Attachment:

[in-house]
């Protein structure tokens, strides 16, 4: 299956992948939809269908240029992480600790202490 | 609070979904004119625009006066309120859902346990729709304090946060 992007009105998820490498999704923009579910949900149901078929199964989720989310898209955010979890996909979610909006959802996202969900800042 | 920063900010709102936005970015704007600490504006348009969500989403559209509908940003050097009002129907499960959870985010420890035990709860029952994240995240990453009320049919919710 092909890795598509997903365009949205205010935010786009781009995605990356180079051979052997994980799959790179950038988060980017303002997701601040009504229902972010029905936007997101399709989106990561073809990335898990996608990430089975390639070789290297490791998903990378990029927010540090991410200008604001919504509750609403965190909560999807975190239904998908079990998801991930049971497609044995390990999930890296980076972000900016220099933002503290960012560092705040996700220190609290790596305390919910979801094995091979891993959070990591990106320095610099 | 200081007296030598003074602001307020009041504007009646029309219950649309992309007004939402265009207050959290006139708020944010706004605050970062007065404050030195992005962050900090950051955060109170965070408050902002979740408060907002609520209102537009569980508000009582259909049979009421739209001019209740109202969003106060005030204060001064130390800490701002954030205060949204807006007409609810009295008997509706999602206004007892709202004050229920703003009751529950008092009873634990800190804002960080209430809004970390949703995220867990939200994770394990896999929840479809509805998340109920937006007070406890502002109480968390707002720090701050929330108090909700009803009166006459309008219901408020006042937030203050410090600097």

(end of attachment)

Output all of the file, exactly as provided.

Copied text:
[in-house]
């Protein structure tokens, strides 16, 4: 299956992948939809269908240029992480600790202490 | 609070979904004119625009006066309120859902346990729709304090946060 992007009105998820490498999704923009579910949900149901078929199964989720989310898209955010979890996909979610909006959802996202969900800042 | 920063900010709102936005970015704007600490504006348009969500989403559209509908940003050097009002129907499960959870985010420890035990709860029952994240995240990453009320049919919710 092909890795598509997903365009949205205010935010786009781009995605990356180079051979052997994980799959790179950038988060980017303002997701601040009504229902972010029905936007997101399709989106990561073809990335898990996608990430089975390639070789290297490791998903990378990029927010540090991410200008604001919504509750609403965190909560999807975190239904998908079990998801991930049971497609044995390990999930890296980076972000900016220099933002503290960012560092705040996700220190609290790596305390919910979801094995091979891993959070990591990106320095610099 | 200081007296030598003074602001307020009041504007009646029309219950649309992309007004939402265009207050959290006139708020944010706004605050970062007065404050030195992005962050900090950051955060109170965070408050902002979740408060907002609520209102537009569980508000009582259909049979009421739209001019209740109202969003106060005030204060001064130390800490701002954030205060949204807006007409609810009295008997509706999602206004007892709202004050229920703003009751529950008092009873634990800190804002960080209430809004970390949703995220867990939200994770394990896999929840479809509805998340109920937006007070406890502002109480968390707002720090701050929330108090909700009803009166006459309008219901408020006042937030203050410090600097």